Slope saturation is a primary cause of mass wasting. A small amount of water helps to hold grains of sand or soil together; for example, you can build a larger sand castle with slightly wet sand than with dry sand. Too much water, however, causes the sand to flow away quickly. Rapid snow melt or rainfall adds extra water to the soil, which increases the weight of the slope and makes sediment grains lose contact with each other, encouraging flow.

    Landslides and flooding are closely allied because both are related to precipitation, runoff, and the saturation of ground by water. In addition, debris flows and mudflows usually occur in small, steep stream channels and often are mistaken for floods; in fact, these two events often occur simultaneously in the same area.


    Tree roots, grasses, and other indigenous vegetation can help bind soil together and prevent motion. After a wildfire has ravaged a slope, it is vulnerable to mass wasting and flash flooding during heavy precipitation events.


    The process of undercutting occurs naturally along coastlines and river bank; it involves running water or waves removing material from the base of the slope, but not at the top, thereby increasing the slope’s angle and the likelihood of slope failure. Undercutting is particularly dangerous when the underlying rock layers slope towards the area.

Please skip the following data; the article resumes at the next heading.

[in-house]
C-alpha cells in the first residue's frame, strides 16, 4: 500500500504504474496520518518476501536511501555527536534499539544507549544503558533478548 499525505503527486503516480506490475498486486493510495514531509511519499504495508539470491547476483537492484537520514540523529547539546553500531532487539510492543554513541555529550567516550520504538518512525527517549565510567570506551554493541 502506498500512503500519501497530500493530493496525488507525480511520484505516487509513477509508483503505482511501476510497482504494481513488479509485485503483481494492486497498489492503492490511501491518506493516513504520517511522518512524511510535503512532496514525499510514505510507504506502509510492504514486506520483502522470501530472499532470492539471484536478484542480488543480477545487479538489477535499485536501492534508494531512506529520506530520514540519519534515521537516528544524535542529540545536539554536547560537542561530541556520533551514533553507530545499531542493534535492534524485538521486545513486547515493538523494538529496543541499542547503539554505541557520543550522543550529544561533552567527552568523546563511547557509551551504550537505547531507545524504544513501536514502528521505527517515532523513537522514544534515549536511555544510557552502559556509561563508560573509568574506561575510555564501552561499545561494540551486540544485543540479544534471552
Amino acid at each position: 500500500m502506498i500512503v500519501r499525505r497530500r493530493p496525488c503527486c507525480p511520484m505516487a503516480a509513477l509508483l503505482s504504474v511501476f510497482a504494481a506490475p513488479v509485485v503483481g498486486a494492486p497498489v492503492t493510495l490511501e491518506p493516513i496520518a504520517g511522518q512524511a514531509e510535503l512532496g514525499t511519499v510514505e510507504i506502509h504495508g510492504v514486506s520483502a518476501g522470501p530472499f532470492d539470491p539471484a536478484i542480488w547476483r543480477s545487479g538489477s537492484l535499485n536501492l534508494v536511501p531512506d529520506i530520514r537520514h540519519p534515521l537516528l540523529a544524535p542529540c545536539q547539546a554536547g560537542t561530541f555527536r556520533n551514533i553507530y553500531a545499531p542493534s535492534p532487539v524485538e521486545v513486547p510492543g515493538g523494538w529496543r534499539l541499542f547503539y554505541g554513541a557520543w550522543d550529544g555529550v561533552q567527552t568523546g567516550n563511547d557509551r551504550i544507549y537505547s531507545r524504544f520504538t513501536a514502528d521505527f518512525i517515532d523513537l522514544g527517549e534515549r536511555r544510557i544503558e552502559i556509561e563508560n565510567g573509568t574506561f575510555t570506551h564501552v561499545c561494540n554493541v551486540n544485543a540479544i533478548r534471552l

Ground shaking

    An earthquake, volcanic eruption, or even just a truck driving by can shake unstable ground loose and cause a slide. The occurrence of earthquakes in steep landslide-prone areas greatly increases the likelihood that landslides will occur, due to ground shaking alone or liquefaction. For example, during the 1994 Northridge earthquake, more than 11,000 landslides were triggered in the immediate area (10,000 km2). In volcanic regions, lahars and general slope failures are possible. In some cases, submarine landslides occur, which may induce tsunami waves.

    Human Impacts

    Humans can contribute to mass wasting in a number of different ways. When an area is under construction, the overall slope must be considered. Construction planners need to consider drainage, loading (addition of weight), undercutting, removal of vegetation, and ground shaking. If the slope becomes compromised, the slope will need to be stabilized before moving forward with construction; however, stabilization does not always prevent future landslides.